These adjustable buck (step-down) voltage regulators from Pololu generate lower, user-adjustable output voltages from a wide input voltage range of 4.5 to 42 V. They are switching regulators (also called switched-mode power supplies (SMPS) or DC-to-DC converters) and have a typical efficiency of 85%, which is much more efficient than linear voltage regulators, especially when the difference between the input and output voltage is large. The output voltage is set using the board’s trimmer potentiometer, available range of approximately 4 V to 25 V. 300 mA maximum output current.
The regulator has under-voltage and short-circuit protection, and thermal shutdown prevents damage from overheating. The board does not have reverse-voltage protection.
- input voltage: 4.5 V to 42 V
- output adjustable from 4 V to 25 V (D24VxAHV)
- maximum output current of 300 mA (D24V3Axx)
- 550 kHz switching frequency
- 2 mA typical no-load quiescent current (20 μA typical quiescent current with SHDN = 0V)
- integrated over-temperature and over-current shutoff
- small size: 0.6" × 0.4" × 0.16" (15 × 10 × 4 mm)
- weight without header pins: 0.03 oz (0.8 g)
Using the Regulator
The buck regulator has four connections: shutdown (SHDN), input voltage (VIN), ground (GND), and output voltage (VOUT).
The SHDN pin can be driven low (under 0.3 V) to turn off the output and put the board into a low-power state that typically draws 20 μA. The SHDN pin can be driven high (above 2.3 V) to enable the board, or it can be connected to VIN or left disconnected if you want to leave the board permanently enabled.
The input voltage, VIN, should be between 4.5 and 42 V. You should ensure that noise on your input does not exceed the 42 V maximum, and you should be wary of destructive LC spikes (see below for more information).
The output voltage, VOUT, is determined by the trimmer potentiometer position. Setting the output voltage to be higher than the input voltage will not damage the board, but it will produce an oscillating output rather than a clean power rail (see the oscilloscope capture below), so we recommend you avoid setting the output voltage to be higher than the input voltage. The available output voltage range depends on your input voltage, VIN, and the regulator version you have: 2.5 V to 7.5 V (D24VxALV) or 4 V to 25 V (D24VxAHV). The maximum available output current also depends on your regulator version: 300 mA (D24V3Axx) or 600 mA (D24V6Axx). Exceeding the maximum output current can cause the output voltage to drop below its set value.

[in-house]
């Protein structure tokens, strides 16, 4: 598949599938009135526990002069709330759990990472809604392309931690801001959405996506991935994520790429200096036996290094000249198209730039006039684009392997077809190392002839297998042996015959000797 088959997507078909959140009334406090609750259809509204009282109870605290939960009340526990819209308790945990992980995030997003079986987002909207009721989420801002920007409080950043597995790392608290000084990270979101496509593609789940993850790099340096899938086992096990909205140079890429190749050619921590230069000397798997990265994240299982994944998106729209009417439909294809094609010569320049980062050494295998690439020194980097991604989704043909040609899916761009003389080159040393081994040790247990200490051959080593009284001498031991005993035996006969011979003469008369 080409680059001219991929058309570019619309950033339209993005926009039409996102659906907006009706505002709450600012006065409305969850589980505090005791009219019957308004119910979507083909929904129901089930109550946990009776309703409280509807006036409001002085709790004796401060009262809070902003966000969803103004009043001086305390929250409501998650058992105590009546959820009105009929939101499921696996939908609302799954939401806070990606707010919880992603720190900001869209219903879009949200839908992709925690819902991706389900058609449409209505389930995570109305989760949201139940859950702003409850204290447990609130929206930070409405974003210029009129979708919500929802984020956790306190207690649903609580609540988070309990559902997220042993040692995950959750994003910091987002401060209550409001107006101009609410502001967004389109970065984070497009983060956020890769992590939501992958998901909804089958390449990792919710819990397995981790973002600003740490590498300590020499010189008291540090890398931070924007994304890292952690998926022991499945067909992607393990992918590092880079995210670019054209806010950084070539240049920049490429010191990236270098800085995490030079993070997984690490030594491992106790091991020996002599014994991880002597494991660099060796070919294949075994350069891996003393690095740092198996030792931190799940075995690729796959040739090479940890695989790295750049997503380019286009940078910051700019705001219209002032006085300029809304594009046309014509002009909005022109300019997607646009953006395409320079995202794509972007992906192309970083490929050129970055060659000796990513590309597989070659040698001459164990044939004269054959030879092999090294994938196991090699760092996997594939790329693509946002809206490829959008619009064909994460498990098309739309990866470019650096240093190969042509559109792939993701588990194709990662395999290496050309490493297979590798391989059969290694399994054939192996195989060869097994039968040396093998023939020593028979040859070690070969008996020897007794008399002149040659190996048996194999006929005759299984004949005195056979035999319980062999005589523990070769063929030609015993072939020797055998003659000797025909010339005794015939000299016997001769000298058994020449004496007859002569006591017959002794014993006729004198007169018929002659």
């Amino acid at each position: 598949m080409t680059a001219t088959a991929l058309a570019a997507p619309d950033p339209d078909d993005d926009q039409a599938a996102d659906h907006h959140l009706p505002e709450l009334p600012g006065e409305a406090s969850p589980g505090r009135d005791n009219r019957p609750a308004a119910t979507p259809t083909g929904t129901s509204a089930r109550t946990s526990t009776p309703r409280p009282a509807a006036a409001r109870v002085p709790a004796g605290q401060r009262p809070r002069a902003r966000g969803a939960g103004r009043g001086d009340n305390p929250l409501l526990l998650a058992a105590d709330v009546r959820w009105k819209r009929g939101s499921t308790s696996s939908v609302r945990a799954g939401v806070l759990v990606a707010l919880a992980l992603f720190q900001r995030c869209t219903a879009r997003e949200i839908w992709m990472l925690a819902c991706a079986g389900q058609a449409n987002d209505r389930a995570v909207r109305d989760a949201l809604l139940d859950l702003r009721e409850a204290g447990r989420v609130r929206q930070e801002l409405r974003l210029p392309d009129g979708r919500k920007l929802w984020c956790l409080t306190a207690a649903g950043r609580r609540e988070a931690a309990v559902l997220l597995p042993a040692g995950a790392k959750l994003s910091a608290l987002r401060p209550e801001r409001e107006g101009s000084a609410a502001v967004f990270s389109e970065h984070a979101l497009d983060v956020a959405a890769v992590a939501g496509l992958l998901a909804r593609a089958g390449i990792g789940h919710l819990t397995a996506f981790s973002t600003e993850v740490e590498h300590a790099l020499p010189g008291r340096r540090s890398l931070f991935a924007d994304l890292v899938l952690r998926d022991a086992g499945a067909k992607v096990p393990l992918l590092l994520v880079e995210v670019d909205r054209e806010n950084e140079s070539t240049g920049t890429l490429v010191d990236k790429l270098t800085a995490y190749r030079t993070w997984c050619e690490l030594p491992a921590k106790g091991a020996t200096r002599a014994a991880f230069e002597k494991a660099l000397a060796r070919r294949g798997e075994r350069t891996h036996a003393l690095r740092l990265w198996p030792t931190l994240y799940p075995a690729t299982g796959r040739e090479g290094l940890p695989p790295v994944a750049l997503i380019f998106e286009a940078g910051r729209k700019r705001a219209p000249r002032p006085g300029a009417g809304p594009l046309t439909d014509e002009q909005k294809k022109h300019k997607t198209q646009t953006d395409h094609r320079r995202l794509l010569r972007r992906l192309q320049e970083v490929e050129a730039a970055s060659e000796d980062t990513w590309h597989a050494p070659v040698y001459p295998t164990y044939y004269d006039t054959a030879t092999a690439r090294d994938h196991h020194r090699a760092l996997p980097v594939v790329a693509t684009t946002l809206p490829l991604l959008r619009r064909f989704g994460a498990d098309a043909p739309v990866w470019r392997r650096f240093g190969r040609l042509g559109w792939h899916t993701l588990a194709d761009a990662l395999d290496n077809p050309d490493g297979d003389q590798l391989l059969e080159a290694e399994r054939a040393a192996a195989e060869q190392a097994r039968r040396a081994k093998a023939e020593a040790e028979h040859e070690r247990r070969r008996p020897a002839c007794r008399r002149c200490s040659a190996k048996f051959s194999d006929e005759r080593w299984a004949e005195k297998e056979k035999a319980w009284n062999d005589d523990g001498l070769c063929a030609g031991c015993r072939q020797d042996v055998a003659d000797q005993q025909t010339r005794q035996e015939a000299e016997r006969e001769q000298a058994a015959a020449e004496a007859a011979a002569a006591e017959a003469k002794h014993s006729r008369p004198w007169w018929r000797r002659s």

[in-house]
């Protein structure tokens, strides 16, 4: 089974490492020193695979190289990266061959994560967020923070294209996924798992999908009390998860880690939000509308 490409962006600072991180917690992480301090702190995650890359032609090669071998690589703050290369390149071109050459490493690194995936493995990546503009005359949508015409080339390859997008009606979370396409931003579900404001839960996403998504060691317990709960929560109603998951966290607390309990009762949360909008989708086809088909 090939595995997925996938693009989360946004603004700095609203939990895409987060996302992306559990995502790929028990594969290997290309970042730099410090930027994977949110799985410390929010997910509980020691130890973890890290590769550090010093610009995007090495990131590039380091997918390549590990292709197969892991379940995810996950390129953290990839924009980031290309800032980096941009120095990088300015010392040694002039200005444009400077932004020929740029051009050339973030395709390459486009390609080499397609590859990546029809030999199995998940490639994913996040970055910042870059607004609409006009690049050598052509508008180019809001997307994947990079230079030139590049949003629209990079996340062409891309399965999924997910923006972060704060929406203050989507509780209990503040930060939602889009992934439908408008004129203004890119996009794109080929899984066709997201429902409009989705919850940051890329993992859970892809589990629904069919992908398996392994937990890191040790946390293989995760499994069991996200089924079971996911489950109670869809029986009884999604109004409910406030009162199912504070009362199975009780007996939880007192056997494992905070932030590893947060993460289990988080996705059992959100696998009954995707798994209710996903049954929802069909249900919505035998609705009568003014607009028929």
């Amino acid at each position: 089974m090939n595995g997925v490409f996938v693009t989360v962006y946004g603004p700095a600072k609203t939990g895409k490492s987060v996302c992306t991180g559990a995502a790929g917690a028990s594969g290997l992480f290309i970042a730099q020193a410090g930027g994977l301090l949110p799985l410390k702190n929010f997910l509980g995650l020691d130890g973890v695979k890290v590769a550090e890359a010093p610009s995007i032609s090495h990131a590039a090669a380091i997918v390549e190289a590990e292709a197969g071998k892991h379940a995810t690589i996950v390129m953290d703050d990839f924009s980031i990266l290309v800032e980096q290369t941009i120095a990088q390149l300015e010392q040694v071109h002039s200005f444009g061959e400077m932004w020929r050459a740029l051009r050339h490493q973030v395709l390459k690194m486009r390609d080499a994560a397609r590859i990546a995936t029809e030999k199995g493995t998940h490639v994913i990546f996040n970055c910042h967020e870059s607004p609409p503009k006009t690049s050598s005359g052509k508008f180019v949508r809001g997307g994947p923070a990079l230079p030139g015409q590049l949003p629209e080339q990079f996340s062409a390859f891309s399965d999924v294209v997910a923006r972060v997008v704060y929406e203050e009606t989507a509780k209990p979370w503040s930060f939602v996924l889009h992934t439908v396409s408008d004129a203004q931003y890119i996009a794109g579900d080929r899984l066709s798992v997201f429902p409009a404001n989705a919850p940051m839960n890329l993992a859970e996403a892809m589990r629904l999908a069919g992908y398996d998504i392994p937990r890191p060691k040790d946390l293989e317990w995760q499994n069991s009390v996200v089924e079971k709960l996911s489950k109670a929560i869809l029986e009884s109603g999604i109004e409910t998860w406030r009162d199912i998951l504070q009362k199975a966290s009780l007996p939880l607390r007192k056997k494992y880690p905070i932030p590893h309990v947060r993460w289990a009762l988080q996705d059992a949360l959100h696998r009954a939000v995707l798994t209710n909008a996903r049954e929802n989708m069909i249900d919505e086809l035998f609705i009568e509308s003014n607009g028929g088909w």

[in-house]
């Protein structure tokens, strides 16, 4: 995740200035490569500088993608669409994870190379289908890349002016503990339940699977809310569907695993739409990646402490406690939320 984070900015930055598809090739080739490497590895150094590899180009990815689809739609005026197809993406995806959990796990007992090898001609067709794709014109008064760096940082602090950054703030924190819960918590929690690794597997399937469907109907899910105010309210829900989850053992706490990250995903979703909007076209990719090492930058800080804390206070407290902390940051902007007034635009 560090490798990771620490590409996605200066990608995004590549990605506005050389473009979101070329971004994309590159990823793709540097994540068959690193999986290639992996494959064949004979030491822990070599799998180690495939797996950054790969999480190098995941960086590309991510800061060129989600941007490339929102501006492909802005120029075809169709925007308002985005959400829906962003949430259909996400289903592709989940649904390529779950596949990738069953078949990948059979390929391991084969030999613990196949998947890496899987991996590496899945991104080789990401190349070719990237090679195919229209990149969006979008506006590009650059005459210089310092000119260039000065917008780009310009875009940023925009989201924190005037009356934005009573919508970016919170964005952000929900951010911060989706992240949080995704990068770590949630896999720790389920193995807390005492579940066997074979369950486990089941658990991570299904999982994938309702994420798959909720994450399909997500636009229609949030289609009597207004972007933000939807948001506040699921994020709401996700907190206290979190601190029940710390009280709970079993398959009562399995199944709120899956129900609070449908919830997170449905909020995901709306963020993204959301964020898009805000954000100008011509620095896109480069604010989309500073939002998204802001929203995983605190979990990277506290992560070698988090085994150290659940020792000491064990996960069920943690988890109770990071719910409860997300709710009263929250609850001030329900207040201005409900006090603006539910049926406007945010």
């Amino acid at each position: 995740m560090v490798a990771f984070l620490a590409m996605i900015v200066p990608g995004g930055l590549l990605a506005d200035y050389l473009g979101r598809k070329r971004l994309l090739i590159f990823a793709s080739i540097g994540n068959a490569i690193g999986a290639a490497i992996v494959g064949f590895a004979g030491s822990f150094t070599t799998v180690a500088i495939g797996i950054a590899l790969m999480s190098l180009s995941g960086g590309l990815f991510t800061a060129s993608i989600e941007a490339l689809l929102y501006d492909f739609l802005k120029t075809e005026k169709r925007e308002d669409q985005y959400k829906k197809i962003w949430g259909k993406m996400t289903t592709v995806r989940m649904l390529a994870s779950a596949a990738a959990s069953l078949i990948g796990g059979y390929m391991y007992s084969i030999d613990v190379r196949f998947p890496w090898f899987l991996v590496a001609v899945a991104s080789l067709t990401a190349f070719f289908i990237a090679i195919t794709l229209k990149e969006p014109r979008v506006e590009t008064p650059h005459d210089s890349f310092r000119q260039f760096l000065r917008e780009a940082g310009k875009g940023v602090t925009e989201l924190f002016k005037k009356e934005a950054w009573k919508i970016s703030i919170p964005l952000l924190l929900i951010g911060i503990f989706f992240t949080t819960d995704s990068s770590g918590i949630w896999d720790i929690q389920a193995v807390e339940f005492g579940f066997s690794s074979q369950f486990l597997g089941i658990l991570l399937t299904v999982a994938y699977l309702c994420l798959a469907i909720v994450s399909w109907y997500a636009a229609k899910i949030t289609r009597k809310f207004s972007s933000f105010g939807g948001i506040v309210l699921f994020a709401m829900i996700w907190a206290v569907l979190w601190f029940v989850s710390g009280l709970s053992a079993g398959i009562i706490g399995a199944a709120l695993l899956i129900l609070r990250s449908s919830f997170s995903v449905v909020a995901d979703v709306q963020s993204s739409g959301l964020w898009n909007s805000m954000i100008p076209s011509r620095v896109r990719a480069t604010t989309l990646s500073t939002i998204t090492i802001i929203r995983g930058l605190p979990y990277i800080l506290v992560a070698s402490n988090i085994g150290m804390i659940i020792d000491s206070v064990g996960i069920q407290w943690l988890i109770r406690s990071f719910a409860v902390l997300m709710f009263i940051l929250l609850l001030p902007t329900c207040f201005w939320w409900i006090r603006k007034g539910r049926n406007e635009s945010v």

|VOUT of the Pololu step-down regulator D24V3ALV when VIN is 5 V and the output voltage setting is higher than 5 V.|
The four connections are labeled on the back side of the PCB, and they are arranged with a 0.1" spacing along the edge of the board for compatibility with solderless breadboards, connectors, and other prototyping arrangements that use a 0.1" grid. You can solder wires directly to the board or solder in either the 4×1 straight male header strip or the 4×1 right-angle male header strip that is included.
Setting the output voltage
The output voltage can be measured using a multimeter. Turning the potentiometer clockwise increases the output voltage. The output voltage can be affected by a screwdriver touching the potentiometer, so the output measurement should be done with nothing touching the potentiometer. When setting the ouput voltage, note that the buck regulator can only produce voltages lower than the input voltage.
|Output voltage settings for the adjustable 2.5-7.5V and 4-25V buck regulators (D24VxAxx).|
When connecting voltage to electronic circuits, the initial rush of current can cause voltage spikes that are much higher than the input voltage. If these spikes exceed the regulator’s maximum voltage (42 V), the regulator can be destroyed. In our tests with typical power leads (~30" test clips), input voltages above 20 V caused spikes over 42 V. If you are connecting more than 20 V or your power leads or supply has high inductance, we recommend soldering a 33μF or larger electrolytic capacitor close to the regulator between VIN and GND. The capacitor should be rated for at least 50 V.
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